HOME they brought her husband—“tight,”
She nor moved, nor uttered cry,

But the Peeler, winking said,
"Won't he get it by-and-bye.”

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Then they placed him on the bed,
Called him "Jolly dog,' 'old boy!"
Placed the pillows 'neath his head-
Yet she showed nor grief, nor joy.
Stole her daughter from her seat
Up to where her father slept,
Pulled the boots from off his feet,
Yet she neither moved nor wept.
Then the "Bobby" took his purse,
Placed it empty on her knee,
Rose her voice as if to curse-

"Not one sixpence left for me!”

Vagrant Leaves, Part I, October, 1866. (A clever little illustrated magazine, of which only three numbers were issued; they are now exceedingly scarce).

Home the "worrier" comes ! We read

All his words, nor uttered sigh;

But the Tories, sneering, said,
"He must talk or he would die."
Then we praised his speeches long,
Called them worthy to be heard-
Brilliant thoughts and language strong;
Still the Tories cried, "Absurd!"

Stole Lord Random from his place,
Lightly to the "worrier" stept;
Tried to fool him to his face-

Back into his hole he crept.

Came a host of stupid peers,

Swore the franchise should not be ; Like rolling thunder rose our cheersGrand Old Man, success to thee !

ALFRED C. BRANT.

The Weekly Dispatch, September 14, 1884. (Parody Competition).

"The Charge of the Light Brigade" is still one of the most popular of Tennyson's poems, in spite of its many faults, and defective construction. Some of its lines are, indeed, ridiculous, whilst many are ungrammatical, but the metre is pleasing, and the words have the ring of the battle about them. Tennyson, however, can claim no credit for these merits, having boldly appropriated them from Michael Drayton's poem on the Battle of Agincourt, in which the following lines occur:--

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Conceited without a doubt,
Sing-song he brought it out,
Had he not learnt to spout,
Rolling his eyes about,

Amongst the two hundred.
Was not the lecture good,
His for great minds the food!
See how erect he stood,
Teaching his Townsmen,

Whilst Horncastle wondered!
Surrounded by Kith and Kin,
Did he not give it in?
Light" was the very thing
Whereon our faith to pin.

Misled by Forbes Winslow,
The Doctor who blundered --
Then he sat down amid

Cheers from two hundred.
Kinsfolk to right of him,
Kinsfolk to left of him,
No one behind him

Listened and wondered.
Other orbs, great and small,
Took fresh light, one and all,
In the great lecture hall

From Light's special envoy.
These were but few, indeed,
Of the two hundred.
Honour Professor bold,
Long shall the tale be told;
Aye, when our babes be old,
How he enlightened us!

THE CHARGE OF THE COURT BRIGADE.

I.

HALF a yard-half a yardHalf a yard onward, Through the first crush-room Pressed the Four Hundred. Forward-the Fair Brigade ! On to the Throne, they said: On to the Presence Room Crushed the Four Hundred.

II.

Forward, the Fair Brigade!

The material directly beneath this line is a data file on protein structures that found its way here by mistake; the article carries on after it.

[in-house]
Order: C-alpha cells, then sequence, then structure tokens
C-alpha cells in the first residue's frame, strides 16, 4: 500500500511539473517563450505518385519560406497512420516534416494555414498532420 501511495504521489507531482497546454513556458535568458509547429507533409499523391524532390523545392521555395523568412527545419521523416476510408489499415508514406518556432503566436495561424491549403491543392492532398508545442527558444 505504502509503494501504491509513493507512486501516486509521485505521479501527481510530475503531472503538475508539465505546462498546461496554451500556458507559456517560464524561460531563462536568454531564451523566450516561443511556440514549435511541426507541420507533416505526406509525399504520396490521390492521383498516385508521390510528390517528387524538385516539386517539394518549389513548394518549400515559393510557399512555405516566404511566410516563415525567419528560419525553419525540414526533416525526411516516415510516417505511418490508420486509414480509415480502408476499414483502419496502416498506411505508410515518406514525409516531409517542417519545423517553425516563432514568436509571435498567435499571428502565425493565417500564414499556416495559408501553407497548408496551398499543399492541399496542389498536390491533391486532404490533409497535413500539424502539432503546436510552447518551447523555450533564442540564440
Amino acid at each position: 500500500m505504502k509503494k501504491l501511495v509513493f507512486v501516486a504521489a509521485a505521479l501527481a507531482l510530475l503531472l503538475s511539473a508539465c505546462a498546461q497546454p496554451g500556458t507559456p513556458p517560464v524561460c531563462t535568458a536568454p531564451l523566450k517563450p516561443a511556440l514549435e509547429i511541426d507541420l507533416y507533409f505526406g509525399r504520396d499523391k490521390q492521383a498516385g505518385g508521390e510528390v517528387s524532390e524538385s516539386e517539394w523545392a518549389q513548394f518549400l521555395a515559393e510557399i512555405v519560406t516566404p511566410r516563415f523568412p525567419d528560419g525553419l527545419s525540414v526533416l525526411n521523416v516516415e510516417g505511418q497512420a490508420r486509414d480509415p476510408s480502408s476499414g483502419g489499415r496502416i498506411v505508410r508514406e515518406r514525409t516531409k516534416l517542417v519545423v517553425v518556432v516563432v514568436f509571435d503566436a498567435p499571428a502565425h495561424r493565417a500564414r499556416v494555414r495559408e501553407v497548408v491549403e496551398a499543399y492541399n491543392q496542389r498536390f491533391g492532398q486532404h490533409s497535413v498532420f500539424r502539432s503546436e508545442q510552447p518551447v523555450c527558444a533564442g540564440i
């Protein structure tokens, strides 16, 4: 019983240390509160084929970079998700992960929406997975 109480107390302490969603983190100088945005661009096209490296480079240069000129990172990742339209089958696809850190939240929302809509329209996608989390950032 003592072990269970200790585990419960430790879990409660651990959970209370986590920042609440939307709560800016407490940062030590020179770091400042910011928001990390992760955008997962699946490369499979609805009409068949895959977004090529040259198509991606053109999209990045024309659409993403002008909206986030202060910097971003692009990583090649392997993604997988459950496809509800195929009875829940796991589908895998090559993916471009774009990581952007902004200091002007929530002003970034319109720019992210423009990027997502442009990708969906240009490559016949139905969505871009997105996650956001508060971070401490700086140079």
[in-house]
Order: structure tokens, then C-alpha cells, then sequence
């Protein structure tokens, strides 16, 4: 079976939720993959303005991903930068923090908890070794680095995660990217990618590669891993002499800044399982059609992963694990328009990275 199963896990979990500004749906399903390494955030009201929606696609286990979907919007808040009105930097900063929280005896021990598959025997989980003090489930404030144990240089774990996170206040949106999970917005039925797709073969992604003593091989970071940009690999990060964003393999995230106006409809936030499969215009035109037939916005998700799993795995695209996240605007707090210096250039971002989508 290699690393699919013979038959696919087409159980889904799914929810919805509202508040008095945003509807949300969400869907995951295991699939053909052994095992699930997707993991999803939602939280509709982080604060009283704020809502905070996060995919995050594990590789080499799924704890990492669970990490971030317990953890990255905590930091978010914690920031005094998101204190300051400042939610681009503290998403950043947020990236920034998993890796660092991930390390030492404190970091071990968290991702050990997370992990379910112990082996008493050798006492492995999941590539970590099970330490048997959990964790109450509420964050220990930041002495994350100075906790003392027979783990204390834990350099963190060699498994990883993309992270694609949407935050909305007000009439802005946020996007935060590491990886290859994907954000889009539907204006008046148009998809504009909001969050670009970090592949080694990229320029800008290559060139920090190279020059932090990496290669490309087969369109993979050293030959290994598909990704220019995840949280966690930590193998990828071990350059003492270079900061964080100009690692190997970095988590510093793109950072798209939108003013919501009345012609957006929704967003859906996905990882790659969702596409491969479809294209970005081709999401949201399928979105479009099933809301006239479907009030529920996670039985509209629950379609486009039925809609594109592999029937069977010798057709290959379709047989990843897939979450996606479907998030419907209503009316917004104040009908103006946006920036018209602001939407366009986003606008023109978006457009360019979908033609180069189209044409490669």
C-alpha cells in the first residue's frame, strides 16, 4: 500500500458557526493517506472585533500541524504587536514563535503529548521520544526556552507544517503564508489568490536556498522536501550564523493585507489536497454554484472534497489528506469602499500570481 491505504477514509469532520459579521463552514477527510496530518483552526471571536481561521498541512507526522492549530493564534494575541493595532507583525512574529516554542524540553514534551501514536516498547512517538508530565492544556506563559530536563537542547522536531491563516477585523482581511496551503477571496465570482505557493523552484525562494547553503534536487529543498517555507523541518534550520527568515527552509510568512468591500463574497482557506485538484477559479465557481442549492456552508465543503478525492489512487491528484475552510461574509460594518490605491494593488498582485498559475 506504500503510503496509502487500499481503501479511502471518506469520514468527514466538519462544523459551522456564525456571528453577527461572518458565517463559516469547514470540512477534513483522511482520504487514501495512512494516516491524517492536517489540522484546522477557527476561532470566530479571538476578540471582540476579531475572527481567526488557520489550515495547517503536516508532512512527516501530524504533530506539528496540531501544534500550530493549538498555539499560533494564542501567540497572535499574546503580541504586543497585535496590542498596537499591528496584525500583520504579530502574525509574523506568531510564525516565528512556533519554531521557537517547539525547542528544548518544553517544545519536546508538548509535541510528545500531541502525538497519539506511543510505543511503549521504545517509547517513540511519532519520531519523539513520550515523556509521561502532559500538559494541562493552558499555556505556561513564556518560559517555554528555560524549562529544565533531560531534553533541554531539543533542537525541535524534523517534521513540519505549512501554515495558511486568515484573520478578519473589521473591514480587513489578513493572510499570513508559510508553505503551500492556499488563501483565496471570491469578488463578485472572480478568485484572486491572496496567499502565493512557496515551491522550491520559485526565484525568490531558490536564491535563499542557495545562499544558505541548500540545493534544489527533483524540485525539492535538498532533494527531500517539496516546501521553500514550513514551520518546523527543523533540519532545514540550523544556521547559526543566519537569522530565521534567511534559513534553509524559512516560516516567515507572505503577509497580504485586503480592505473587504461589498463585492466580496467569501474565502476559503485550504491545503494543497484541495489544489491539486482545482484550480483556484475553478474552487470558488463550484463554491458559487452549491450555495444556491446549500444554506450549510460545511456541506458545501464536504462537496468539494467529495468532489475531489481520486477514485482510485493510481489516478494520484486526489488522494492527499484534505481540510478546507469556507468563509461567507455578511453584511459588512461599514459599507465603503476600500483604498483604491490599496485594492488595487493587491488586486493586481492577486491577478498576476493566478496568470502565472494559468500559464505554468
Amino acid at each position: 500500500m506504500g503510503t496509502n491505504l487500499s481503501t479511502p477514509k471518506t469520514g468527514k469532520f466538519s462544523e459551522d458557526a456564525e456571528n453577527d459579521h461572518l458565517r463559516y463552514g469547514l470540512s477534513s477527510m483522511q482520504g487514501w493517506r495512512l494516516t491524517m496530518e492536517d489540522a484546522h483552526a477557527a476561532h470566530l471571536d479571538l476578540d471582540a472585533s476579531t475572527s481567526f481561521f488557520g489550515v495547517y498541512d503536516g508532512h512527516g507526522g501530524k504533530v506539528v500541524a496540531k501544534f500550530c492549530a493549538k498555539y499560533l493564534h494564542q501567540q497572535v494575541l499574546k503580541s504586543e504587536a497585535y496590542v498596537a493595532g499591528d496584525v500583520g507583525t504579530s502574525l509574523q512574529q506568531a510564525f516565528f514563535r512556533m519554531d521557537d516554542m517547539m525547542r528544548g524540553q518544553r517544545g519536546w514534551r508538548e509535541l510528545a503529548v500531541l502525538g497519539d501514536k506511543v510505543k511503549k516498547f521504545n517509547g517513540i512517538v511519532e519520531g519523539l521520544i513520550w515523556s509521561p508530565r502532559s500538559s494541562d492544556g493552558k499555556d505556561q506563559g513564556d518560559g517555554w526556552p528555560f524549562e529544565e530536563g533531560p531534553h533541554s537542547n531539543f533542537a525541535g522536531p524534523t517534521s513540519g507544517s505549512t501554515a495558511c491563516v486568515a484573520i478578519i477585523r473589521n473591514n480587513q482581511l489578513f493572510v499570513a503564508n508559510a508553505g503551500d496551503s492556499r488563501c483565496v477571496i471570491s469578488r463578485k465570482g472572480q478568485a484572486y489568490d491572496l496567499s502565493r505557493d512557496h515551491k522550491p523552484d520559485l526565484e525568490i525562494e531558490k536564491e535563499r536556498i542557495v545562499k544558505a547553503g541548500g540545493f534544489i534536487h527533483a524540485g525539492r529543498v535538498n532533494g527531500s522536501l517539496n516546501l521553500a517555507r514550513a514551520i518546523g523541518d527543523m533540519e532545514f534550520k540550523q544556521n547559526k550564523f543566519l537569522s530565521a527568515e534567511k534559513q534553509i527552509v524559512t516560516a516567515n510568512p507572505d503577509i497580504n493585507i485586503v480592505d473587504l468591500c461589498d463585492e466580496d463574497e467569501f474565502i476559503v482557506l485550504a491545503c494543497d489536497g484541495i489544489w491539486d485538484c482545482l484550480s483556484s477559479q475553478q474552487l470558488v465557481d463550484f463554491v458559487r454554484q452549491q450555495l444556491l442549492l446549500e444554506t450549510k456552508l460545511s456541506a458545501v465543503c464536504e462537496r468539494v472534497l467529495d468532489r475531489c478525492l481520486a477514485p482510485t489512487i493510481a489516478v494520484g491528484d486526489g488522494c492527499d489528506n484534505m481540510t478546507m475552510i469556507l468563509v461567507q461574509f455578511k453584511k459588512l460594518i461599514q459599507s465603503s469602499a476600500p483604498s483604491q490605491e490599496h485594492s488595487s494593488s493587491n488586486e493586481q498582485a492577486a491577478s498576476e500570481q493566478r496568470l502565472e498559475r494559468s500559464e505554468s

Was there a girl dismayed?
E'en though the chaperons knew
Some one had blundered.
Theirs not to make complaint,
Theirs not to sink or faint,
Theirs--but words cannot paint
Half the discomfiture

Of the Four Hundred.

III.

Crowds on the right of them,
Crowds on the left of them,
Crowds all in front of them,

Stumbled and blundered:

On through the courtier-lined
Rooms-most tremendous grind-
Into the Presence-Room,
Leaving their friends behind,
Passed the Four Hundred.

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Stormed at with jeer and yell,
Truncheon and helmet fell,
Back rushed they all, pell melt,-
How the force wondered;
Many a pretty maid,
Down in the area shade,
Weeps for her Bob betrayed,

Weeps for her Blue Brigade,
Knowing they blundered.

Funny Folks, December 25, 1875.

CHARGE OF THE LIGHT BRIGADE.

(No. 2.)

(At the Alexandra Palace Banquet, given to the survivors of the Battle of Balaclava, on October 25, 1875).

PAYING sight! Left and right,

Crowds pressing onward,

Sharp Alexandra Board

Dines the Two Hundred !

"Free passes grant them all!"

Veterans, short and tall-
Sharp Alexandra Board-
(Profits will not be small)—
Dines the Two Hundred !

"Go it, the Light Brigade !"
Toast-Master, sore dismayed,
Queered by those heroes' chaff,
Boggled and blundered.
Theirs not to speechify,
Still less to make reply;
Theirs but to drain all dry,―
Into the drinkables

Walked the Two Hundred !

Bottles to right of them,

Bottles to left of them,

Bottles in front of them,

While the band thundered;

They knew no

"Captain Cork "

Boldly they went to work,

After the eatables

Fell to their knife and fork,—
Thirsty Two Hundred !

A La Russe might surprise,
Still they knew joints and pies,
Clearing the dishes there,
Relevés and entrées, while
Scared waiters wondered;

Then, plunged in 'bacca smoke,
Glasses and pipes they broke-
Comrades long sundered,

Big with old lark and joke,
Gleefully met again-
Jolly Two Hundred !

Trophies to right of them,
Trophies to left of them,
CARDIGAN'S charger's head,
Piously sundered!

Back they reeled, from the spread,

Straight as they could, to bed

They that had dined so well-—

Nothing to pay per head-
Happy Two Hundred!